A no deal Brexit is still a possibility as the UK and the EU try to negotiate a deal before the deadline passes at the end of this year. An EU source said today that “massive divergences” remain on the key issues as Brussels and London stand firmly by their red lines. Fisheries and regulatory disagreements have held talks up for months, leaving them on a knife-edge. One sector desperate for a deal is the automotive industry – with figures on both sides of the English Channel clamouring for an orderly exit.
With the coronavirus pandemic already hitting economies and businesses hard, car manufacturers have warned a no deal Brexit could lead to a “double whammy crisis”.
In September, UK and European carmakers warned a no deal Brexit could put a £100billion dent in the European automotive industry, having already taken a £90billion hit as a result of the pandemic.
The European Automobile Manufacturers Association penned a letter calling for a deal to be reached.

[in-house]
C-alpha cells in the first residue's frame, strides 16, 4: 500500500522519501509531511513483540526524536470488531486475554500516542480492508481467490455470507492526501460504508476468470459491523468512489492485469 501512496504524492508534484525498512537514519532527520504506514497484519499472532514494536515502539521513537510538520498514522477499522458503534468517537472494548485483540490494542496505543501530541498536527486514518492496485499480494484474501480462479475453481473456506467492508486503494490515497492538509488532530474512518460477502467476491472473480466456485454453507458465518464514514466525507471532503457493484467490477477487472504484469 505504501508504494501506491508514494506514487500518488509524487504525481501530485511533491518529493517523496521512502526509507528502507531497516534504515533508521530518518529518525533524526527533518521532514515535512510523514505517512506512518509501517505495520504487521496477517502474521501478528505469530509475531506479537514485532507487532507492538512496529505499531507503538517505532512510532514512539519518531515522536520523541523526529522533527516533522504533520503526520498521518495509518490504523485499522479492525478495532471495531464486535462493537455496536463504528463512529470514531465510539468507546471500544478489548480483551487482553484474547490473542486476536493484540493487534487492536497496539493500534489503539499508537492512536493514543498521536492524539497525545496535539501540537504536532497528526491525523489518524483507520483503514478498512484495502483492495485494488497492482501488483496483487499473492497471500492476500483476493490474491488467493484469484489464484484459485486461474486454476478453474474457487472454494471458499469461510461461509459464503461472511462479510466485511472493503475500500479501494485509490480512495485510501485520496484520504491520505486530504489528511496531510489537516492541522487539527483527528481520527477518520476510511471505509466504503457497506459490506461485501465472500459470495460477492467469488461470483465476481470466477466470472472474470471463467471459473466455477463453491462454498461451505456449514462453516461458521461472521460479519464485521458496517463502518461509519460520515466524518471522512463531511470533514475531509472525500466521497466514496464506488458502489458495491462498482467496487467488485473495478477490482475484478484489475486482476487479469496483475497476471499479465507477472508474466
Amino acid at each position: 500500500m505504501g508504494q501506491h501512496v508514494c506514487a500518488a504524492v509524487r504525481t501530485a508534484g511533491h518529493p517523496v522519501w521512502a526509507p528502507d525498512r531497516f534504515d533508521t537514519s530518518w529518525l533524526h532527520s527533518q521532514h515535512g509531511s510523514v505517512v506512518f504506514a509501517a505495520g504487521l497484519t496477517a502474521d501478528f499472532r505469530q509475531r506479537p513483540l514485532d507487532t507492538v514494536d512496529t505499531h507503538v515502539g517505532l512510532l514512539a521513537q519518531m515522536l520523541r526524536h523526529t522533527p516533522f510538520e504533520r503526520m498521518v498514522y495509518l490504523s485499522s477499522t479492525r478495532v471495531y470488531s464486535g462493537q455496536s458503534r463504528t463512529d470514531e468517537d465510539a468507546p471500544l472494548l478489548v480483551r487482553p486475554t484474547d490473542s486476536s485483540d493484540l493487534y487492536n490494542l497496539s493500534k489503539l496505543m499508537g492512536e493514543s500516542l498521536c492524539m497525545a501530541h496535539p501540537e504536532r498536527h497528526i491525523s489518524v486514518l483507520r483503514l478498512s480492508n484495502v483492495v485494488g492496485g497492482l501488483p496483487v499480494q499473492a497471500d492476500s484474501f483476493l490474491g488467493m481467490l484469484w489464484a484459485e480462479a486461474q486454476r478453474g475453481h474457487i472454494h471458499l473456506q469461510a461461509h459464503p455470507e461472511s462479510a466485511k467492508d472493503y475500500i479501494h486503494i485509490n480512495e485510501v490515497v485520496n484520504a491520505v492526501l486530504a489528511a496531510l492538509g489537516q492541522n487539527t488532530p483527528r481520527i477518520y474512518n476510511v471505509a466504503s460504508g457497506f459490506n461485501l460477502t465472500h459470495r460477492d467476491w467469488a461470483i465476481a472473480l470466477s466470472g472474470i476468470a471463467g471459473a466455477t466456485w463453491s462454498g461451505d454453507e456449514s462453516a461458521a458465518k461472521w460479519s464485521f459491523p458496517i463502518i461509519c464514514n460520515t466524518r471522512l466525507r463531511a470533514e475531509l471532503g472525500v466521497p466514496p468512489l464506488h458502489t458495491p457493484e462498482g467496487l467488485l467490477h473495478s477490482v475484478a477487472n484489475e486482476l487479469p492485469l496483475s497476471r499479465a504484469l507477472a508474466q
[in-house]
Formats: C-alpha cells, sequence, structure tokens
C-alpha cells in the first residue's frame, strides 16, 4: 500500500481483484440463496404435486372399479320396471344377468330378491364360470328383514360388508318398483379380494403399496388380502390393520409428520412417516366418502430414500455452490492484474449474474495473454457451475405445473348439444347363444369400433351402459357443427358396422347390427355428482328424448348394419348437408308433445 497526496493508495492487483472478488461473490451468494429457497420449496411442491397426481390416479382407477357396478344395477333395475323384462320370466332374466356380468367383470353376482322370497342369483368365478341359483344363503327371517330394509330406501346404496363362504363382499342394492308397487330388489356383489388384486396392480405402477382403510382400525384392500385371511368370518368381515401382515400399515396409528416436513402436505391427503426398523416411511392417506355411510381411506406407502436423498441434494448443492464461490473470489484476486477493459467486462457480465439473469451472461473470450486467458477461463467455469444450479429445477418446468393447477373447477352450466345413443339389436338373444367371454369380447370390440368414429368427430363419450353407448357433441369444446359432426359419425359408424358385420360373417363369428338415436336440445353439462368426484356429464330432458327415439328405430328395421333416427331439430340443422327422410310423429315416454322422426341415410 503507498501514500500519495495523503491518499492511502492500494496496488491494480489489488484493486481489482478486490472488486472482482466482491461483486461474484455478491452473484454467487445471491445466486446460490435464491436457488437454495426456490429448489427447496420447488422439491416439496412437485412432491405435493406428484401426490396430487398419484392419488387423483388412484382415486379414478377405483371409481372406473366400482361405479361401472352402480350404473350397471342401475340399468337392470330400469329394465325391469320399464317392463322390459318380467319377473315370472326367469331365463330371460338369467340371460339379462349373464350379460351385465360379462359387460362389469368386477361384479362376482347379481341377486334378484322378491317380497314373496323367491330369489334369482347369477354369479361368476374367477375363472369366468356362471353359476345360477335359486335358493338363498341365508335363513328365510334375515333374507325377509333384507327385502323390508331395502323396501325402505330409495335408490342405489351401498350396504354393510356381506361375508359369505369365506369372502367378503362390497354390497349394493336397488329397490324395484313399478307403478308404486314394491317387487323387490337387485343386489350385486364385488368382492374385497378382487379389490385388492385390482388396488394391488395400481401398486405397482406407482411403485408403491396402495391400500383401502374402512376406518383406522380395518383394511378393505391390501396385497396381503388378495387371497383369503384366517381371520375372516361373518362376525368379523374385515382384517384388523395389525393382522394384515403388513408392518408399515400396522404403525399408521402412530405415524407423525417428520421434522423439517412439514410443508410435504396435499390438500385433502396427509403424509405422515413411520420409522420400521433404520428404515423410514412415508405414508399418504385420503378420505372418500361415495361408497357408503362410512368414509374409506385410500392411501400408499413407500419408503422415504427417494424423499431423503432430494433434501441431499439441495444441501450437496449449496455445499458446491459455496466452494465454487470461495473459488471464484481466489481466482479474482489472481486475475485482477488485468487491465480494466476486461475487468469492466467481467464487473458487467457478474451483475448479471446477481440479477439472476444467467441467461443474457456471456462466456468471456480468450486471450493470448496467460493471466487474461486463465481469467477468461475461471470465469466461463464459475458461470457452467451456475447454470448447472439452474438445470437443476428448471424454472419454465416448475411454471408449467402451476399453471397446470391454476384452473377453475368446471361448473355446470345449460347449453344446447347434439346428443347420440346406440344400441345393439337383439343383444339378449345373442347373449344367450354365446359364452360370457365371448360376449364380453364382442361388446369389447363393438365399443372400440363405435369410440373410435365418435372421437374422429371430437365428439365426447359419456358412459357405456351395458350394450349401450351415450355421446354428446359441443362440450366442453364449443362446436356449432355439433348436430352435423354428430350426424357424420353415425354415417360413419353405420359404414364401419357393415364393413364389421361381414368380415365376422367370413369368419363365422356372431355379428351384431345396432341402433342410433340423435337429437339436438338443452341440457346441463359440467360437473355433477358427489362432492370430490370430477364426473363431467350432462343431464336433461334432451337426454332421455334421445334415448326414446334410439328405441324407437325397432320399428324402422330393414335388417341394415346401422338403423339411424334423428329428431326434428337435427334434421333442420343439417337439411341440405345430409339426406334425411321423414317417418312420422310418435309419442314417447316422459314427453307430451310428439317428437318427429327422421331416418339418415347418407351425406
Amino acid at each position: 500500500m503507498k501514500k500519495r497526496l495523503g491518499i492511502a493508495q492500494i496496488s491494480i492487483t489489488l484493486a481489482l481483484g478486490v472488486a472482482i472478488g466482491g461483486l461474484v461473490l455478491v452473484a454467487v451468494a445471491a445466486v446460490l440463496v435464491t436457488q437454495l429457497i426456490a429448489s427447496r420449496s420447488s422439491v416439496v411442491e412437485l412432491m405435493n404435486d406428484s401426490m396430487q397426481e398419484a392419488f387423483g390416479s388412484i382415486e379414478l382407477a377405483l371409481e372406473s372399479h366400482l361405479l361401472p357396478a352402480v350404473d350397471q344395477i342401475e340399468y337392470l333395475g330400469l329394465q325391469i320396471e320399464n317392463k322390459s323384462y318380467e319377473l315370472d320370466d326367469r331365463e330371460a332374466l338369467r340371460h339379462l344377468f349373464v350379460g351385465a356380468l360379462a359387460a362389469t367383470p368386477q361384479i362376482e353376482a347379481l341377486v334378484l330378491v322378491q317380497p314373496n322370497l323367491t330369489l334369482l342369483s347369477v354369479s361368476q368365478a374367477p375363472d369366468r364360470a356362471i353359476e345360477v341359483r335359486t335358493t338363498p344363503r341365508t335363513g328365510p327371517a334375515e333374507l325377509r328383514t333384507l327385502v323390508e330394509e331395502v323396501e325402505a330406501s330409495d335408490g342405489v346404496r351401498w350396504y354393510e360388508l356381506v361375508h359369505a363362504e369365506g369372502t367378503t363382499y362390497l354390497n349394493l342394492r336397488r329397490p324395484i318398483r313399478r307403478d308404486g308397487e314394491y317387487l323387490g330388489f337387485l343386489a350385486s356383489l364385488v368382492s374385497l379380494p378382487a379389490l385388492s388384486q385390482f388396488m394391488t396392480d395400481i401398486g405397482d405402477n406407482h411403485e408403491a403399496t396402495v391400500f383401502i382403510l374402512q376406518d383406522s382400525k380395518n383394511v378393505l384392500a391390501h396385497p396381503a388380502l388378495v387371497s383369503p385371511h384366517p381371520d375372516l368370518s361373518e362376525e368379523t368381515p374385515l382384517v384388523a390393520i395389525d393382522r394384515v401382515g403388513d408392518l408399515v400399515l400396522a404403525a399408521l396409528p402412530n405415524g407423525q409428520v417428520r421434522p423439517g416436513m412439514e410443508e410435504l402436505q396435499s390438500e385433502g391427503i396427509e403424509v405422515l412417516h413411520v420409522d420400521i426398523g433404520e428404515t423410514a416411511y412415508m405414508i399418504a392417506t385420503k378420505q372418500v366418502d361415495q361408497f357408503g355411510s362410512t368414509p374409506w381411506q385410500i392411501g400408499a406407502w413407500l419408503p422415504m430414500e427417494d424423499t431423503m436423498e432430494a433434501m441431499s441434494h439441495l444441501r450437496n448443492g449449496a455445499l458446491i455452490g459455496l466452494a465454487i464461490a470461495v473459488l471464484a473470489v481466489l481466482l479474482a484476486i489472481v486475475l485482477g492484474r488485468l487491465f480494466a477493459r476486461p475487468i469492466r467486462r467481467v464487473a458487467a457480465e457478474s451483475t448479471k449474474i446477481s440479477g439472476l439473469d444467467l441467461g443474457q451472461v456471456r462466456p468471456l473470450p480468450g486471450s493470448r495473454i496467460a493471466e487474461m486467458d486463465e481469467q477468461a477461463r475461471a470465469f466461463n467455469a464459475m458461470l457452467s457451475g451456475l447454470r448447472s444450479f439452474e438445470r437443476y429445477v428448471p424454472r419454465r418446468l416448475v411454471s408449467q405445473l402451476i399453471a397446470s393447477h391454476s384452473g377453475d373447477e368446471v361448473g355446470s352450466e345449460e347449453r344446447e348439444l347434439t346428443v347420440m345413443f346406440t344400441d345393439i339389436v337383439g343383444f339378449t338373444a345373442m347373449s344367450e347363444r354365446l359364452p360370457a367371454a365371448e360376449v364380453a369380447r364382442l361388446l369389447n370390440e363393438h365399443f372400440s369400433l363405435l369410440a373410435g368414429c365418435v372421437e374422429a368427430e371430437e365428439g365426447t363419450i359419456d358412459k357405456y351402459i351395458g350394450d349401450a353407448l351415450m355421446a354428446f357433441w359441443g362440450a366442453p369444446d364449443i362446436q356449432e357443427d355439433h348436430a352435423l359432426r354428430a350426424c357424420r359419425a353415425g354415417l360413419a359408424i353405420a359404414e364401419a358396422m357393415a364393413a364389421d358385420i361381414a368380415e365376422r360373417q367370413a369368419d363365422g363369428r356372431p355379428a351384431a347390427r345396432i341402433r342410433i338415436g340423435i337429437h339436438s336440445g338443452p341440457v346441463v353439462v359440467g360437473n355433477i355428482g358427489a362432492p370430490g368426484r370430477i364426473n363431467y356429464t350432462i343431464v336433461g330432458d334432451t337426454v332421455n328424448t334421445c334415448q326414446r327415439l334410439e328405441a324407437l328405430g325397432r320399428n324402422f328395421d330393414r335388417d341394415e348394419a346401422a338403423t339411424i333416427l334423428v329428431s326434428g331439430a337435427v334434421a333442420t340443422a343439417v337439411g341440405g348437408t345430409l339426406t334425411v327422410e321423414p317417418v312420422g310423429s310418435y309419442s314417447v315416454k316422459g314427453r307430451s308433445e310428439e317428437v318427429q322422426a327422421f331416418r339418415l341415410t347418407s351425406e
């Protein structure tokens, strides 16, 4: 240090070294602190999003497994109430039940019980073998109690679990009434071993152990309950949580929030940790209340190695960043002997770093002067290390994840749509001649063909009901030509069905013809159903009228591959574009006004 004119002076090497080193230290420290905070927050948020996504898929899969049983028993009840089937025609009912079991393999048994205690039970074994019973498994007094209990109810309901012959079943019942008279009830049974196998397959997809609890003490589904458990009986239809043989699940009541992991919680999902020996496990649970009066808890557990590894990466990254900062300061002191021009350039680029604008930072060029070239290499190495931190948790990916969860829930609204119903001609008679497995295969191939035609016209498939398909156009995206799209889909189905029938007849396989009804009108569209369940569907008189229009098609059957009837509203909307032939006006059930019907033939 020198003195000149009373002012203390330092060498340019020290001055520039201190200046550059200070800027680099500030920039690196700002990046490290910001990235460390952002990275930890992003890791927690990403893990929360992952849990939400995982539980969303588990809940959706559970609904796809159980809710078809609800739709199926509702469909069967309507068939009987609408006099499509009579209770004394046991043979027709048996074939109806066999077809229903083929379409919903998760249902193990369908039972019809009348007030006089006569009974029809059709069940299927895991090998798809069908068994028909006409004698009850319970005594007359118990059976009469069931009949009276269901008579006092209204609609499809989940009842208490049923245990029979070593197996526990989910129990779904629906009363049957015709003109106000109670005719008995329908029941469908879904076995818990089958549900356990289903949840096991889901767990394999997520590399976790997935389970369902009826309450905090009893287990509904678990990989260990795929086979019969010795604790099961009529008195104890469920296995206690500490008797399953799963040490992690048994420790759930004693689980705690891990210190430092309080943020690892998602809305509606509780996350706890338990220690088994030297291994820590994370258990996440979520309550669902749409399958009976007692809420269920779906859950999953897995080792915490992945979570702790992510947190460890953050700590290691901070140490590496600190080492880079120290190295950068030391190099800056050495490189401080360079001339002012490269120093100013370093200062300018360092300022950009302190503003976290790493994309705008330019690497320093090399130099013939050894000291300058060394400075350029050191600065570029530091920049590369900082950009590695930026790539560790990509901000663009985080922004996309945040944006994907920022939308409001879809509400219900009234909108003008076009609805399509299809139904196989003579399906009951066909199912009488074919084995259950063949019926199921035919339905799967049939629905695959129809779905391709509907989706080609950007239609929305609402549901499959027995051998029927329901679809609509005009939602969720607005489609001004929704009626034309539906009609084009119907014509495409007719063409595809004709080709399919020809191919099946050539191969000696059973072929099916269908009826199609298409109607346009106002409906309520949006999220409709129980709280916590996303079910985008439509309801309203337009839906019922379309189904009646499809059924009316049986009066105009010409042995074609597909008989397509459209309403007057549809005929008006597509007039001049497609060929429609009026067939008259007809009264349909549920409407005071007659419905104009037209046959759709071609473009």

It said a trade agreement between London and Brussels is a “must” for firms on both sides of the Channel “otherwise our sector – already reeling from the Covid crisis – will be hit hard by a double whammy”.
Mike Hawes, head of the UK Society of Motor Manufacturers and Traders, echoed these concerns for manufacturers in the UK.
He said: “These figures paint a bleak picture of the devastation that would follow a no deal Brexit.
“The shock of tariffs and other trade barriers would compound the damage already dealt by a global pandemic and recession, putting businesses and livelihoods at risk.”
An EU country set to be hit especially hard by a no deal Brexit is Germany, whose car industry benefits greatly from UK trade.
Economists have warned that should Germany lose its access to British markets, more than 100,000 jobs could be lost.
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Felix Schoenherr of Werte Union – a group within the Christian Democratic Union that has previously criticised Mrs Merkel – spoke of how the German car industry wants to hold on to British trade.
He said in March: “It’s mainly exports, of course the UK is an important market, so we are dependent on that trade relationship as well as our trade with the US, also to China. So this is an issue.
“I think from a German economic perspective the UK is a very important trade partner, and we should try to get an agreement on both sides.”